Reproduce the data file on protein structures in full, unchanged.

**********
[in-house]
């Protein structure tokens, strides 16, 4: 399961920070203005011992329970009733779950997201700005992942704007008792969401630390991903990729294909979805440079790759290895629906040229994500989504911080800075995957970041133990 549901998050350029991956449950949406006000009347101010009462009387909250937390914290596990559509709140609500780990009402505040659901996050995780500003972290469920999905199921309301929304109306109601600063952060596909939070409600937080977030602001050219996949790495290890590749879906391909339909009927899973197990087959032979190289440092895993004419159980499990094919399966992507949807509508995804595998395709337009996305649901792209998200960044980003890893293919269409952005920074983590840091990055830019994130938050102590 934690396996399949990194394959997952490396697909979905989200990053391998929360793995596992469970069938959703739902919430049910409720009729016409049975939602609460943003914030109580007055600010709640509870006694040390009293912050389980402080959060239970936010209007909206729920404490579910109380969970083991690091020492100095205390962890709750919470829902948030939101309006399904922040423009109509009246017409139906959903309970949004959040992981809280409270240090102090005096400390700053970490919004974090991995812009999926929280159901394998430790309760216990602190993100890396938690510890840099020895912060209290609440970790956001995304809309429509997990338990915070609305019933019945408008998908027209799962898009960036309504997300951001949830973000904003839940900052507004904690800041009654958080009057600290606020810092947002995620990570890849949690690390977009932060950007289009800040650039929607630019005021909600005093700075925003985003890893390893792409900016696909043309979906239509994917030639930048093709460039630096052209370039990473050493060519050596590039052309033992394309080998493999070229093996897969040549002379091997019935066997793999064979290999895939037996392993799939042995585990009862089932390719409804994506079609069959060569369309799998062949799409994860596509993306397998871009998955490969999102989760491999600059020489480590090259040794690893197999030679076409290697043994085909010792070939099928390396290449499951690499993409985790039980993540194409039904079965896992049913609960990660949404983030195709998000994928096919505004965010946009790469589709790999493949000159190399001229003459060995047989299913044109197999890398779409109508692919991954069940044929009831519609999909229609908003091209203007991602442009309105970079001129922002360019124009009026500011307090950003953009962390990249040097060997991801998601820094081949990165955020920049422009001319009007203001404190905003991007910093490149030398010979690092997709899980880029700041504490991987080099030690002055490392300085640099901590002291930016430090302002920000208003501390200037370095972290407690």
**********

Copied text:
[in-house]
């Protein structure tokens, strides 16, 4: 399961920070203005011992329970009733779950997201700005992942704007008792969401630390991903990729294909979805440079790759290895629906040229994500989504911080800075995957970041133990 549901998050350029991956449950949406006000009347101010009462009387909250937390914290596990559509709140609500780990009402505040659901996050995780500003972290469920999905199921309301929304109306109601600063952060596909939070409600937080977030602001050219996949790495290890590749879906391909339909009927899973197990087959032979190289440092895993004419159980499990094919399966992507949807509508995804595998395709337009996305649901792209998200960044980003890893293919269409952005920074983590840091990055830019994130938050102590 934690396996399949990194394959997952490396697909979905989200990053391998929360793995596992469970069938959703739902919430049910409720009729016409049975939602609460943003914030109580007055600010709640509870006694040390009293912050389980402080959060239970936010209007909206729920404490579910109380969970083991690091020492100095205390962890709750919470829902948030939101309006399904922040423009109509009246017409139906959903309970949004959040992981809280409270240090102090005096400390700053970490919004974090991995812009999926929280159901394998430790309760216990602190993100890396938690510890840099020895912060209290609440970790956001995304809309429509997990338990915070609305019933019945408008998908027209799962898009960036309504997300951001949830973000904003839940900052507004904690800041009654958080009057600290606020810092947002995620990570890849949690690390977009932060950007289009800040650039929607630019005021909600005093700075925003985003890893390893792409900016696909043309979906239509994917030639930048093709460039630096052209370039990473050493060519050596590039052309033992394309080998493999070229093996897969040549002379091997019935066997793999064979290999895939037996392993799939042995585990009862089932390719409804994506079609069959060569369309799998062949799409994860596509993306397998871009998955490969999102989760491999600059020489480590090259040794690893197999030679076409290697043994085909010792070939099928390396290449499951690499993409985790039980993540194409039904079965896992049913609960990660949404983030195709998000994928096919505004965010946009790469589709790999493949000159190399001229003459060995047989299913044109197999890398779409109508692919991954069940044929009831519609999909229609908003091209203007991602442009309105970079001129922002360019124009009026500011307090950003953009962390990249040097060997991801998601820094081949990165955020920049422009001319009007203001404190905003991007910093490149030398010979690092997709899980880029700041504490991987080099030690002055490392300085640099901590002291930016430090302002920000208003501390200037370095972290407690």